During a family holiday to Israel in January, I was snaking through the labyrinth of Jerusalem’s Old City when a T-shirt stall in the Armenian quarter caught my eye. Two T-shirts were displayed side-by-side: one bore the Palestinian flag and the slogan “Free Palestine”, the other the Israeli flag with the pledge “Israel forever”.
This juxtaposition of duelling T-shirts struck me as a fitting reflection on how a painful and complicated dispute between two peoples over land has become so totemic for posturing activists that the “debate” itself is now a kitsch tourist attraction. Presumably the T-shirt seller doesn’t give a damn which slogan people buy as long as he makes a shekel, and this makes him the sanest guy in town.
Show me a conflict that generates more dust storms, more cunning, more second-hand histrionics than the century-long Israeli-Palestinian dispute, and I’ll show you the second coming. And at the heart of this conflict is a mesmerising, elevated city of olive trees and ethereal light, a city that bears down on its inhabitants with the weight of millennia and induces messianic delusions known as “Jerusalem Syndrome”. I’ll get to the Morrison government’s Jerusalem moment shortly.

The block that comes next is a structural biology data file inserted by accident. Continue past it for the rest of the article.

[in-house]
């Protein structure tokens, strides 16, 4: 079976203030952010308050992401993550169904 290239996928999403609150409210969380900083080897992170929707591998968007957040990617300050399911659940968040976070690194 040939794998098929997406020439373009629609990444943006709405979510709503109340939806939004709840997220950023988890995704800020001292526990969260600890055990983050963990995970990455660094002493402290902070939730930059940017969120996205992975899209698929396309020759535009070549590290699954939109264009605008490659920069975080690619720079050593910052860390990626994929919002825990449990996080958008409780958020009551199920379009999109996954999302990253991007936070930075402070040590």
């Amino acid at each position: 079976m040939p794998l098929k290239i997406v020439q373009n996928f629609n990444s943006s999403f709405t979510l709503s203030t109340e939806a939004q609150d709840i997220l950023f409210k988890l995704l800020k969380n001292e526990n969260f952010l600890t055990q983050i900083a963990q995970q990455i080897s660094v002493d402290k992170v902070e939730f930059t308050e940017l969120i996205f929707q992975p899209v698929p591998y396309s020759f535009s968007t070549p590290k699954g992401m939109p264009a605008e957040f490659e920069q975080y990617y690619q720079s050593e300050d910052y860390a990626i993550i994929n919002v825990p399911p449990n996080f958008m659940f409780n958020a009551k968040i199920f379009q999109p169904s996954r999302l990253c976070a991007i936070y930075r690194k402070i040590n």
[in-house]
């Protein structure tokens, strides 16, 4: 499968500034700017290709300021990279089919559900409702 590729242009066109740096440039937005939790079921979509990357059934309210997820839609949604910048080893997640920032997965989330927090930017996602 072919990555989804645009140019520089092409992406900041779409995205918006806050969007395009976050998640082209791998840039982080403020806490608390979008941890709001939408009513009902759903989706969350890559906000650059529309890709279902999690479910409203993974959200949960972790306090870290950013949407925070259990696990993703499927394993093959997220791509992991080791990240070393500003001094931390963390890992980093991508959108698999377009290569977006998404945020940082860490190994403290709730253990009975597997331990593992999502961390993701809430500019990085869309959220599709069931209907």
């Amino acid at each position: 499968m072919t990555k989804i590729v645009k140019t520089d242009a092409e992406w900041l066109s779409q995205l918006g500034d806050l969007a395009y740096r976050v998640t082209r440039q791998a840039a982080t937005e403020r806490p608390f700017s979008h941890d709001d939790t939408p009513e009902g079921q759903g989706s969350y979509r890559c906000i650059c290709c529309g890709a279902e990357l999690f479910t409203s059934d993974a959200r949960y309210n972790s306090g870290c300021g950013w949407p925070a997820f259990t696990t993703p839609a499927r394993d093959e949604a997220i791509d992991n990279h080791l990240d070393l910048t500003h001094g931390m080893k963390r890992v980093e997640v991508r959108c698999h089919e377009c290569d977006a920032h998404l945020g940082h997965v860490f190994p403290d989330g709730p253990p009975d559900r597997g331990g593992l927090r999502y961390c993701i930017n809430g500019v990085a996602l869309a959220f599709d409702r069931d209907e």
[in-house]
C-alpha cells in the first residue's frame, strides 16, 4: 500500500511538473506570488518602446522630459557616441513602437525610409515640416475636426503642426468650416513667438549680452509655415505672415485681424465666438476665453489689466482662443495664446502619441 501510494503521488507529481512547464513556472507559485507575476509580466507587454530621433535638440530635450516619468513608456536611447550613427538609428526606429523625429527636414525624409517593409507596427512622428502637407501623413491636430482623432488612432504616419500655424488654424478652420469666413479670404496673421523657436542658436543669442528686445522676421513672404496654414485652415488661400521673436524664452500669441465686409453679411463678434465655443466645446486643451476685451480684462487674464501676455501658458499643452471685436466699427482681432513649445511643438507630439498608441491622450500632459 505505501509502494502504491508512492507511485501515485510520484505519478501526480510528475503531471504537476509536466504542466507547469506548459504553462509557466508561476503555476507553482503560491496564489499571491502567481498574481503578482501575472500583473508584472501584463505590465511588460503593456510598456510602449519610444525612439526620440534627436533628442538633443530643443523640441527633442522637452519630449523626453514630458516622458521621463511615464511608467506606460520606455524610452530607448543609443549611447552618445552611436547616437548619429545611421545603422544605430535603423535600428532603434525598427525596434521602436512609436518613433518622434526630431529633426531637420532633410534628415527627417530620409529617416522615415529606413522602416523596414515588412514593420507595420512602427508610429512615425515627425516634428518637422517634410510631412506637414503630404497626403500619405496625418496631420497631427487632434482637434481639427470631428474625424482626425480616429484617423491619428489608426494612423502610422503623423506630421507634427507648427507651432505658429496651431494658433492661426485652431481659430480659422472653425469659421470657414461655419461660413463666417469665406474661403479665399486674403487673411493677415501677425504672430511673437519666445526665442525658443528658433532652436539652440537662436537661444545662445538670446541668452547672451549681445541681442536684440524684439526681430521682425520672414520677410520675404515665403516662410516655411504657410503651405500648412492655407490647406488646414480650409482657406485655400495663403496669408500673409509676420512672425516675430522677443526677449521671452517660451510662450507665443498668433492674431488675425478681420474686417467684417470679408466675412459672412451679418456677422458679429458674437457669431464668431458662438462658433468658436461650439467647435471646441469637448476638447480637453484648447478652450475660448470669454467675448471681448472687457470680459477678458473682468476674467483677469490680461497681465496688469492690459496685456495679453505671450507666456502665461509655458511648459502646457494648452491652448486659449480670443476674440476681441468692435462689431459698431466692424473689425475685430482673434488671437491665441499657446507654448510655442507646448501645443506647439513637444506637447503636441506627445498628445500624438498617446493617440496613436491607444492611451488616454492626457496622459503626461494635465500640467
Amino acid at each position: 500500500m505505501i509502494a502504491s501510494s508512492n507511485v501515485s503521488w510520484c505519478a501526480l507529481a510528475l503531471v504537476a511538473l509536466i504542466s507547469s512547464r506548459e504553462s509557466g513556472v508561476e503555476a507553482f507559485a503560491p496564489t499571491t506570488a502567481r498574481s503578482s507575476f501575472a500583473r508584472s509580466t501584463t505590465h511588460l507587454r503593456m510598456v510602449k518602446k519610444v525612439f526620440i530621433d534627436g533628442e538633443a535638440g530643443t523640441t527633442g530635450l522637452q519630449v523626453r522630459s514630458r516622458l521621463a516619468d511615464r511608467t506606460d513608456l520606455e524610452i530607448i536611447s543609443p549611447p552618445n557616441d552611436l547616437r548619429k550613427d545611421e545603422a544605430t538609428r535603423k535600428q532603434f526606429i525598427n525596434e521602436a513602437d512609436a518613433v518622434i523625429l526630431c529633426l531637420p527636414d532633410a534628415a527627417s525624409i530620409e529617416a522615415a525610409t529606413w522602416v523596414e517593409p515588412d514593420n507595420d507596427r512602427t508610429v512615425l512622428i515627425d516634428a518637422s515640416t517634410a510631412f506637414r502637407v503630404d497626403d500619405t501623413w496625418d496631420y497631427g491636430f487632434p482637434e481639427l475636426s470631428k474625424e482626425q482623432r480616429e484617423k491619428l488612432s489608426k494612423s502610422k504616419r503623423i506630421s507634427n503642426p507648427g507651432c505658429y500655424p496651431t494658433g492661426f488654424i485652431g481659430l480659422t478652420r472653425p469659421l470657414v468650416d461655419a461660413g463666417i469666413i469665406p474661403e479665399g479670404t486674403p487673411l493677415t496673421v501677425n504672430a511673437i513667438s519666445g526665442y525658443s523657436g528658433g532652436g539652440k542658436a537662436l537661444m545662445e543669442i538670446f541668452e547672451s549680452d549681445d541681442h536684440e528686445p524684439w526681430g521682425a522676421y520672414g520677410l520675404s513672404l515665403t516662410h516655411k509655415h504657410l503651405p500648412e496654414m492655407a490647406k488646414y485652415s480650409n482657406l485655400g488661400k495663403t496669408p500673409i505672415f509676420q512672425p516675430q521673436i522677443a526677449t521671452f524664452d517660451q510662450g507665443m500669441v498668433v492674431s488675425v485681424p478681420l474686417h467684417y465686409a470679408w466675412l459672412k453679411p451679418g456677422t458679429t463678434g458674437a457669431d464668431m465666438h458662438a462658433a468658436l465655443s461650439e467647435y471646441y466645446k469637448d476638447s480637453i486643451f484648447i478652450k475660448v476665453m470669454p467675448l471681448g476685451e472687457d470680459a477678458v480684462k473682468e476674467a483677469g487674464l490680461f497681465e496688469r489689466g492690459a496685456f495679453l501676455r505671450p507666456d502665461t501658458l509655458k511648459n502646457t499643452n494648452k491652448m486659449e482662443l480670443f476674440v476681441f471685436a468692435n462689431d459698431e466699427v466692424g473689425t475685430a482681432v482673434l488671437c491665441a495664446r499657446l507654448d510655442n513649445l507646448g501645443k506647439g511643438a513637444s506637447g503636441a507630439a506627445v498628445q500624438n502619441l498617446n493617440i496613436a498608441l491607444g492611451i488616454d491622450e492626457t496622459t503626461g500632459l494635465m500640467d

My own messiah complex is no more pronounced than usual when I visit what an iconic Hebrew folk song calls the city “of gold” but at each encounter Jerusalem’s heady assault of faith, history and modernity brings on a panic attack so chronic I want to drop to my knees, press my face against those bitterly contested stones and wait till the moment passes. Or until I’m flattened by a donkey pulling a wheelbarrow of cumin, or a quartet of Ethiopian Orthodox priests, robes flapping behind them, or a tribe of American college kids flushed after haggling with souk vendors over mini Torah scrolls when everyone, themselves included, know they’ve been ripped off bad.